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« Reply #108 on: February 14, 2012, 05:33:57 pm »
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In Western Europe, at least, most people would have attained a certain level of command of English, yeah. English really is crucial to fully participate in popular culture and to further one's career.

It strikes me that English is the greatest language of privilege in many places around the world, as are all lingua francas to some extent, but this one especially.
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Хahar
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« Reply #109 on: February 14, 2012, 08:54:33 pm »
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Of course, English is the lingua franca.
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Tetro Kornbluth
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« Reply #110 on: February 15, 2012, 08:15:12 am »
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Of course, English is the lingua franca.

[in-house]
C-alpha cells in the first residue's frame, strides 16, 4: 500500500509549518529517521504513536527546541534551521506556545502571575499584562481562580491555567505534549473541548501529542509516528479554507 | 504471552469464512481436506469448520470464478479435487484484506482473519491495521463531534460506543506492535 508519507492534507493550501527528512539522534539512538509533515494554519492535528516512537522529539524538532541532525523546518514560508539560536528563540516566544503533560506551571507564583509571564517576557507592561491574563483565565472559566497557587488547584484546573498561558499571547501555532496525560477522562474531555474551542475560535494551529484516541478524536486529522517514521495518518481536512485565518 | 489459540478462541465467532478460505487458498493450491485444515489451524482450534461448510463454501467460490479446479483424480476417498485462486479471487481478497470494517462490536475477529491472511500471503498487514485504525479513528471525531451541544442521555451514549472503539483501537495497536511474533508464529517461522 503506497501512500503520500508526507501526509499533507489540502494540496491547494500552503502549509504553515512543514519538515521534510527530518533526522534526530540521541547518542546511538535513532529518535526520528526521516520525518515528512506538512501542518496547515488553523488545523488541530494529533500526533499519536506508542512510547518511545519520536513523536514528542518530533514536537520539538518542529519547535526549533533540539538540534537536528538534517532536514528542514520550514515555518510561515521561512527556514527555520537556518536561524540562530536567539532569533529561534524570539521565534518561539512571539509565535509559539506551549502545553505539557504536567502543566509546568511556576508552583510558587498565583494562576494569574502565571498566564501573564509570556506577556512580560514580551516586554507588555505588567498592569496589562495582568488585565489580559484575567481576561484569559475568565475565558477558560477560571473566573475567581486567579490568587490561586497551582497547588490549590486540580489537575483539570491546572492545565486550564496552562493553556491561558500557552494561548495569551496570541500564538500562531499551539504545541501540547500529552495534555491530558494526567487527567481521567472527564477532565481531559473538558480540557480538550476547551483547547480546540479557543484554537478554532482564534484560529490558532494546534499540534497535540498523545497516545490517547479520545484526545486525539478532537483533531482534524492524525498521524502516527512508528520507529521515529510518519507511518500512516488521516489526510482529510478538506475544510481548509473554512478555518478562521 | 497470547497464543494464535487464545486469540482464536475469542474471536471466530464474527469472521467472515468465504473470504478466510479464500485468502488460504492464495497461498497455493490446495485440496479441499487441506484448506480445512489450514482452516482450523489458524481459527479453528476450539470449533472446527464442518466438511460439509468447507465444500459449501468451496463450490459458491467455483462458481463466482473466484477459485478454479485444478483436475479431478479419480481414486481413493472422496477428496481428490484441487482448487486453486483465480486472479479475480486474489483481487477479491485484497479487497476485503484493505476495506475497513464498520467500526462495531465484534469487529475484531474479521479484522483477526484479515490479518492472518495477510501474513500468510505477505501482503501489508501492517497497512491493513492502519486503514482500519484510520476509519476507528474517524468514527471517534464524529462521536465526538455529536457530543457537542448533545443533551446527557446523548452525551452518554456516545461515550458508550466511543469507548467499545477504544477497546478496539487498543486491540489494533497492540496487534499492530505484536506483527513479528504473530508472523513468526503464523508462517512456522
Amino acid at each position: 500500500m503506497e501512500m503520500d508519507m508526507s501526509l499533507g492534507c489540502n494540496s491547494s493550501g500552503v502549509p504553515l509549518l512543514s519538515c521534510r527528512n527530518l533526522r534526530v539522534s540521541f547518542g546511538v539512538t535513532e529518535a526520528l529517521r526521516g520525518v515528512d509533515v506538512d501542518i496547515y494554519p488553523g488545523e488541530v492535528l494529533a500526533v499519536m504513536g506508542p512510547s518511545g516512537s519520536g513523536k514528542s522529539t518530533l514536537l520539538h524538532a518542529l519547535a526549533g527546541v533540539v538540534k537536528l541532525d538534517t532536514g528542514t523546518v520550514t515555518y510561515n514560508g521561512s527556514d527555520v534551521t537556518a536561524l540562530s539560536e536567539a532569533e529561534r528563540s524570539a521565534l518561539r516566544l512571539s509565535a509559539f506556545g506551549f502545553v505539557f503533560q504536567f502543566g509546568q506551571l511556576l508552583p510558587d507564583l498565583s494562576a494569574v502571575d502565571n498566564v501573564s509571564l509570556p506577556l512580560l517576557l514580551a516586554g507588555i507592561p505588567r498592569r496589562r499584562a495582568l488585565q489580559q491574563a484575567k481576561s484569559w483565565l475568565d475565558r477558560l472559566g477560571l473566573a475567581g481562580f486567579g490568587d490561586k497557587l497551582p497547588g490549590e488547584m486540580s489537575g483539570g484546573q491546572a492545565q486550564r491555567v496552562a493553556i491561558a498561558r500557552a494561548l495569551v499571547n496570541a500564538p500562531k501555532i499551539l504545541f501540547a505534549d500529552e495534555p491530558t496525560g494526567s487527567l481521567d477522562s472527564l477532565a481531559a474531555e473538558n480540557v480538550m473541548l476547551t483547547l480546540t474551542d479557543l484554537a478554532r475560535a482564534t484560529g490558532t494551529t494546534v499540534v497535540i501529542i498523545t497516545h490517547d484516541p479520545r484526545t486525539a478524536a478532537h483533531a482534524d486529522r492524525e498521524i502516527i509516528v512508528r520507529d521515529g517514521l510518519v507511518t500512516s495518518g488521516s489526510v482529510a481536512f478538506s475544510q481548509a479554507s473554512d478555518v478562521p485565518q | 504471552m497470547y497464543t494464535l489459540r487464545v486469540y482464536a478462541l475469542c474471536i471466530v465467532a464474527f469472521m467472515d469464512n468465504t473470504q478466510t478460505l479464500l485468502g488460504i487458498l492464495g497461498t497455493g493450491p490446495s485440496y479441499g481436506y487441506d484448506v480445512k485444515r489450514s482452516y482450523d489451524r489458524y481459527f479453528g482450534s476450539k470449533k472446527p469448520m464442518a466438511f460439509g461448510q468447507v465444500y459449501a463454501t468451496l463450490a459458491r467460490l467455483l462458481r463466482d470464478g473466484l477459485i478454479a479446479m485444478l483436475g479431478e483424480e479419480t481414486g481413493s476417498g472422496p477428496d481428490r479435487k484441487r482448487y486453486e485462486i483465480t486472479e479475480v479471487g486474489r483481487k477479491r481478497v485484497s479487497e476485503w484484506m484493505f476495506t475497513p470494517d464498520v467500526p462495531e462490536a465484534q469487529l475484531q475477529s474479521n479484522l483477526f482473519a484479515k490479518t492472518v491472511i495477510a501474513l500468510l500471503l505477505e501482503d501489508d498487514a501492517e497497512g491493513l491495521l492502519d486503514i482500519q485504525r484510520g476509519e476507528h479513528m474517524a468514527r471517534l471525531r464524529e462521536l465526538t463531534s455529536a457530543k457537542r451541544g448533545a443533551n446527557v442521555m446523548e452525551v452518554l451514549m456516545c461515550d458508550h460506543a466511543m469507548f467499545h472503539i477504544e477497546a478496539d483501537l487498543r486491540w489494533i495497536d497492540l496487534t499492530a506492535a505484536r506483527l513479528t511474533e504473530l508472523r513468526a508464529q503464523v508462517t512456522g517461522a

Essentially this (though there are some stubborn holdouts - like French in the Western Maghreb).

In Western Europe, at least, most people would have attained a certain level of command of English, yeah. English really is crucial to fully participate in popular culture and to further one's career.

Not in Spain... (well, the thing about career is true but it is still a relatively recent development. In Madrid it was very rare to meet someone over the age of 30 who spoke English well or even at all - and I include quite professional people in this list, like civil engineers).
« Last Edit: February 15, 2012, 01:09:32 pm by Mist »Logged



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Keith R Laws ‏@Keith_Laws  Feb 4
As I have noted before 'paradigm shift' is an anagram of 'grasp dim faith'

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Lewis Trondheim
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« Reply #111 on: February 15, 2012, 12:34:34 pm »